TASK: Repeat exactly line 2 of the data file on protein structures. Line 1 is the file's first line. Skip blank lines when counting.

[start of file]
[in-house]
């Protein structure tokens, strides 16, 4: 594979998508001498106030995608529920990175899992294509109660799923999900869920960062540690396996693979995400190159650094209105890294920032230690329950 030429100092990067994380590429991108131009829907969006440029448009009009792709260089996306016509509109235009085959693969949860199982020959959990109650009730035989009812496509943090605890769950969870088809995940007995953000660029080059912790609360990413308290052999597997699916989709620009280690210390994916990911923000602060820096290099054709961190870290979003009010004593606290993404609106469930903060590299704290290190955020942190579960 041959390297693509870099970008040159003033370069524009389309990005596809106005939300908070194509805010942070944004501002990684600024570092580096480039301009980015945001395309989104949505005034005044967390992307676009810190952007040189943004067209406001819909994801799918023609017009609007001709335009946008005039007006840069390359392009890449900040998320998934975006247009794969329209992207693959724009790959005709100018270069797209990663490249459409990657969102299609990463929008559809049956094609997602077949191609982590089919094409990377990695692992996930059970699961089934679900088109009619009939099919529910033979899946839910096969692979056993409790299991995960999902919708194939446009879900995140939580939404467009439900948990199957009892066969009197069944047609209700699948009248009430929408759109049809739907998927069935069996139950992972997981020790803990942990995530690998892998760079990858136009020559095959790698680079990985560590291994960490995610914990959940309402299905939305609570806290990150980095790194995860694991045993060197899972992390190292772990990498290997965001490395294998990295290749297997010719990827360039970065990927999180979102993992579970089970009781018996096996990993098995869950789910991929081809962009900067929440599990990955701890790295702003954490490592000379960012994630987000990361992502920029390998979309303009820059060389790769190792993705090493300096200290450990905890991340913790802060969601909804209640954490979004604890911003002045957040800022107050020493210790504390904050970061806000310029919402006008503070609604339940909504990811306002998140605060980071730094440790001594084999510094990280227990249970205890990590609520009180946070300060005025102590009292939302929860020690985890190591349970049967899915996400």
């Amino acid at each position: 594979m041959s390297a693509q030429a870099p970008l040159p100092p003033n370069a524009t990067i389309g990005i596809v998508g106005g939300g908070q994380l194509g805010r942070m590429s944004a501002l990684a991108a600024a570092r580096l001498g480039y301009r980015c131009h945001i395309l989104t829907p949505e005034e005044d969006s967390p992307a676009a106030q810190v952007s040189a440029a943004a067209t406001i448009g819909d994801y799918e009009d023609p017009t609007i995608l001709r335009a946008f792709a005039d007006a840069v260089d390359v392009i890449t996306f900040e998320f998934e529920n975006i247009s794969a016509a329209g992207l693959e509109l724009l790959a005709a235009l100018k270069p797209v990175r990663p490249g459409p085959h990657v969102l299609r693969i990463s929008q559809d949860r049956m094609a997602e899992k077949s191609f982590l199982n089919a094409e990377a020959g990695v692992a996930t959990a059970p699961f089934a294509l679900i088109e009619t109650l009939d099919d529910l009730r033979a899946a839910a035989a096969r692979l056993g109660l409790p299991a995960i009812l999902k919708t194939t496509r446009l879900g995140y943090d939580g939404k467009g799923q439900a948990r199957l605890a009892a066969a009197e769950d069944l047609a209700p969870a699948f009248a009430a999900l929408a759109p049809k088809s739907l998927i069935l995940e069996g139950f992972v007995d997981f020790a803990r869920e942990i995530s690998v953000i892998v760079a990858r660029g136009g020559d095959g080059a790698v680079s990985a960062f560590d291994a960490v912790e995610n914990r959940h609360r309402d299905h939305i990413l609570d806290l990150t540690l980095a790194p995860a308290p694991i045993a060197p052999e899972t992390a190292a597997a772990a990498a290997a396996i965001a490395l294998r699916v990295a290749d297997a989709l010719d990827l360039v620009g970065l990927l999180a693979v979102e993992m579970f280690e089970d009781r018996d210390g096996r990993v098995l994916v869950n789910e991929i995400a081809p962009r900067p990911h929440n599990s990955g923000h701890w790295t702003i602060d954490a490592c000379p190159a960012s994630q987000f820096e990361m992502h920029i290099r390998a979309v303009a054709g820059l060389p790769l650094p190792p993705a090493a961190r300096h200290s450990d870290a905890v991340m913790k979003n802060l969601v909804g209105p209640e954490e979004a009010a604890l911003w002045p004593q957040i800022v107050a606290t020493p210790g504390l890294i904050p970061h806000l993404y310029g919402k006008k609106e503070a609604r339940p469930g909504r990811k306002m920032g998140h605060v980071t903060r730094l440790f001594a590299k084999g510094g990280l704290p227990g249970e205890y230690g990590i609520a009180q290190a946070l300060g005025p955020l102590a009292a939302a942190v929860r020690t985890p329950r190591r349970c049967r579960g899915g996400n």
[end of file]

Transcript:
């Protein structure tokens, strides 16, 4: 594979998508001498106030995608529920990175899992294509109660799923999900869920960062540690396996693979995400190159650094209105890294920032230690329950 030429100092990067994380590429991108131009829907969006440029448009009009792709260089996306016509509109235009085959693969949860199982020959959990109650009730035989009812496509943090605890769950969870088809995940007995953000660029080059912790609360990413308290052999597997699916989709620009280690210390994916990911923000602060820096290099054709961190870290979003009010004593606290993404609106469930903060590299704290290190955020942190579960 041959390297693509870099970008040159003033370069524009389309990005596809106005939300908070194509805010942070944004501002990684600024570092580096480039301009980015945001395309989104949505005034005044967390992307676009810190952007040189943004067209406001819909994801799918023609017009609007001709335009946008005039007006840069390359392009890449900040998320998934975006247009794969329209992207693959724009790959005709100018270069797209990663490249459409990657969102299609990463929008559809049956094609997602077949191609982590089919094409990377990695692992996930059970699961089934679900088109009619009939099919529910033979899946839910096969692979056993409790299991995960999902919708194939446009879900995140939580939404467009439900948990199957009892066969009197069944047609209700699948009248009430929408759109049809739907998927069935069996139950992972997981020790803990942990995530690998892998760079990858136009020559095959790698680079990985560590291994960490995610914990959940309402299905939305609570806290990150980095790194995860694991045993060197899972992390190292772990990498290997965001490395294998990295290749297997010719990827360039970065990927999180979102993992579970089970009781018996096996990993098995869950789910991929081809962009900067929440599990990955701890790295702003954490490592000379960012994630987000990361992502920029390998979309303009820059060389790769190792993705090493300096200290450990905890991340913790802060969601909804209640954490979004604890911003002045957040800022107050020493210790504390904050970061806000310029919402006008503070609604339940909504990811306002998140605060980071730094440790001594084999510094990280227990249970205890990590609520009180946070300060005025102590009292939302929860020690985890190591349970049967899915996400």